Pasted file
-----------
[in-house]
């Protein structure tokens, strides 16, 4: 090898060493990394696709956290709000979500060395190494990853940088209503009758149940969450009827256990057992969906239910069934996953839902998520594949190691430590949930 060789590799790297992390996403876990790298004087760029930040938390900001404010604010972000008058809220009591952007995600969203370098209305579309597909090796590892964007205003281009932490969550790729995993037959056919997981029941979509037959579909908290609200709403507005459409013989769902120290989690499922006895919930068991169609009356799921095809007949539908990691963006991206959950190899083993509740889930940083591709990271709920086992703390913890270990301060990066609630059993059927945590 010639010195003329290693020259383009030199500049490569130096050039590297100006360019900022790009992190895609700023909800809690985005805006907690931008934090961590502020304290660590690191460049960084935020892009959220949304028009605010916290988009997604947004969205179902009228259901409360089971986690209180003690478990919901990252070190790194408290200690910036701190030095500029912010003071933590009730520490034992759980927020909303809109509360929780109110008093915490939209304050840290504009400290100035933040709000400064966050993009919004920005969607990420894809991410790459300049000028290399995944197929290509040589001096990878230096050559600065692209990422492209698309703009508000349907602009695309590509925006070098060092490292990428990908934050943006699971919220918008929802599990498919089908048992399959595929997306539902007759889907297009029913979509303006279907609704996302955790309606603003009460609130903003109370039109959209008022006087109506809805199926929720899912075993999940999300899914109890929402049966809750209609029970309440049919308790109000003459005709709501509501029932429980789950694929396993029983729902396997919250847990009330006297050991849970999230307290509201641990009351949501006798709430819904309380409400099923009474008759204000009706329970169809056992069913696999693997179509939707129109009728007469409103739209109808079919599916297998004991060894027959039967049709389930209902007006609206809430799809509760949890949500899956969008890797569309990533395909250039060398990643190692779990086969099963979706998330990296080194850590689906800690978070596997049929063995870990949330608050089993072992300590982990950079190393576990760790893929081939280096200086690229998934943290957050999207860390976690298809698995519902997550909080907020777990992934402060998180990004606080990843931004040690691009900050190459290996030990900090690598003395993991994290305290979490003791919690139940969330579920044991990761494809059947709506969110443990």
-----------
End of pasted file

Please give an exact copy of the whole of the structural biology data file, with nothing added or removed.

[in-house]
């Protein structure tokens, strides 16, 4: 090898060493990394696709956290709000979500060395190494990853940088209503009758149940969450009827256990057992969906239910069934996953839902998520594949190691430590949930 060789590799790297992390996403876990790298004087760029930040938390900001404010604010972000008058809220009591952007995600969203370098209305579309597909090796590892964007205003281009932490969550790729995993037959056919997981029941979509037959579909908290609200709403507005459409013989769902120290989690499922006895919930068991169609009356799921095809007949539908990691963006991206959950190899083993509740889930940083591709990271709920086992703390913890270990301060990066609630059993059927945590 010639010195003329290693020259383009030199500049490569130096050039590297100006360019900022790009992190895609700023909800809690985005805006907690931008934090961590502020304290660590690191460049960084935020892009959220949304028009605010916290988009997604947004969205179902009228259901409360089971986690209180003690478990919901990252070190790194408290200690910036701190030095500029912010003071933590009730520490034992759980927020909303809109509360929780109110008093915490939209304050840290504009400290100035933040709000400064966050993009919004920005969607990420894809991410790459300049000028290399995944197929290509040589001096990878230096050559600065692209990422492209698309703009508000349907602009695309590509925006070098060092490292990428990908934050943006699971919220918008929802599990498919089908048992399959595929997306539902007759889907297009029913979509303006279907609704996302955790309606603003009460609130903003109370039109959209008022006087109506809805199926929720899912075993999940999300899914109890929402049966809750209609029970309440049919308790109000003459005709709501509501029932429980789950694929396993029983729902396997919250847990009330006297050991849970999230307290509201641990009351949501006798709430819904309380409400099923009474008759204000009706329970169809056992069913696999693997179509939707129109009728007469409103739209109808079919599916297998004991060894027959039967049709389930209902007006609206809430799809509760949890949500899956969008890797569309990533395909250039060398990643190692779990086969099963979706998330990296080194850590689906800690978070596997049929063995870990949330608050089993072992300590982990950079190393576990760790893929081939280096200086690229998934943290957050999207860390976690298809698995519902997550909080907020777990992934402060998180990004606080990843931004040690691009900050190459290996030990900090690598003395993991994290305290979490003791919690139940969330579920044991990761494809059947709506969110443990």